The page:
Reinforcement of risk management
The committee proposes improving the risk management provisions.
- The various stages of risk management (risk assessment, implementation and evaluation) will be developed further in best practice provisions.
- The internal audit function, performing under the management board’s responsibility, will be strengthened and include direct access to the audit committee and the external auditor.
- The scope of the in-control statement on how the internal risk management and control systems have functioned, will be extended to include non-financial risks.
- The in-control statement will include a confirmation that the company´s continuity is expected to be safeguarded for the coming 12 months.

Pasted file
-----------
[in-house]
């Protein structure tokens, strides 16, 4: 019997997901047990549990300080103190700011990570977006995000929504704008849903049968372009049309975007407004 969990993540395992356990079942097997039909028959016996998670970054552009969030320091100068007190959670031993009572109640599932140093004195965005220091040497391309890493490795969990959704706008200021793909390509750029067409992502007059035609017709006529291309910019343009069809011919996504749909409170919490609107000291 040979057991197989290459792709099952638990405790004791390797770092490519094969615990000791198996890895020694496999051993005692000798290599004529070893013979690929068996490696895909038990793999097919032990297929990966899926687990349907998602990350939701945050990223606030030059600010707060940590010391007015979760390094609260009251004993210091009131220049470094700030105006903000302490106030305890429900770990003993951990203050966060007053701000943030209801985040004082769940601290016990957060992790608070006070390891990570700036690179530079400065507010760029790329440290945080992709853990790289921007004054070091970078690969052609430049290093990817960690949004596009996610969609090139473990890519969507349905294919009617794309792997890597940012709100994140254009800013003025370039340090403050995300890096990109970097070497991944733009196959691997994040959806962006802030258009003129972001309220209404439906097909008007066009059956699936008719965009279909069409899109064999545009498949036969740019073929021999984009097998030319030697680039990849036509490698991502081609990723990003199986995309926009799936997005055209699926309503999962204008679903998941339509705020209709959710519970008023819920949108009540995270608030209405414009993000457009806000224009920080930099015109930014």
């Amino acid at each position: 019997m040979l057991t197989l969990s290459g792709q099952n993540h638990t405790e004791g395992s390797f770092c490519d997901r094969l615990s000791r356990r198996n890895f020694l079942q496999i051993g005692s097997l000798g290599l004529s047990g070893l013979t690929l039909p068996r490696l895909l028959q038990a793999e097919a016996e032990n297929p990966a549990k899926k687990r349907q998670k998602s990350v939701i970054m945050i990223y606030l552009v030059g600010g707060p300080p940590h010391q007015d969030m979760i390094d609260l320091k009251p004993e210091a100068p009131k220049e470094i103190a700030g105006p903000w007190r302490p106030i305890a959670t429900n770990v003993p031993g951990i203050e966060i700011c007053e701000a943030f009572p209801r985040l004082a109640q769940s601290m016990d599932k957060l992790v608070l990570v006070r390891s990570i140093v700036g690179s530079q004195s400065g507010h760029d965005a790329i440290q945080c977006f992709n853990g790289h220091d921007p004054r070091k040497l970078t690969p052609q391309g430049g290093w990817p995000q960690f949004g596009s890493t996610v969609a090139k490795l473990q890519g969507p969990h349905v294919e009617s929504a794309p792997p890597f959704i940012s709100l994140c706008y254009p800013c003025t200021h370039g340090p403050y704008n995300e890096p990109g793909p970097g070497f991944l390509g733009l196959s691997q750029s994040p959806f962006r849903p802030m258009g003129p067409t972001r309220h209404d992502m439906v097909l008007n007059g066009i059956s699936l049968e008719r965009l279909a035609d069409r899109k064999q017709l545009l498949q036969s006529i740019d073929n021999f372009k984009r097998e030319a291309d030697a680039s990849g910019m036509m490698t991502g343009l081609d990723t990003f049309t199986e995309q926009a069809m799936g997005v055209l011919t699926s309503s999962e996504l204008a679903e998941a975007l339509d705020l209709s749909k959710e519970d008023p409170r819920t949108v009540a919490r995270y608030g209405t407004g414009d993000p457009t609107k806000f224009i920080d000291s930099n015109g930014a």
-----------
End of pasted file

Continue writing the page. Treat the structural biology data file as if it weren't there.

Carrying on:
- The management board and the external auditor should immediately inform the audit committee of any material irregularities relating to the contents of financial statements or otherwise.
- The roles of the supervisory board and audit committee after irregularities are identified, will be clarified.
- Their roles in the external auditor’s appointment, dismissal and performance review will also be clarified. The appointment and dismissal procedure will be brought in line with existing legislation and with the EU Audit Regulation, which will enter into force in June 2016.
- The management board and supervisory board in their discussions with the internal audit function, as well the audit committee in its discussions with the external auditor, should leave room to address matters of culture and behaviour at the company.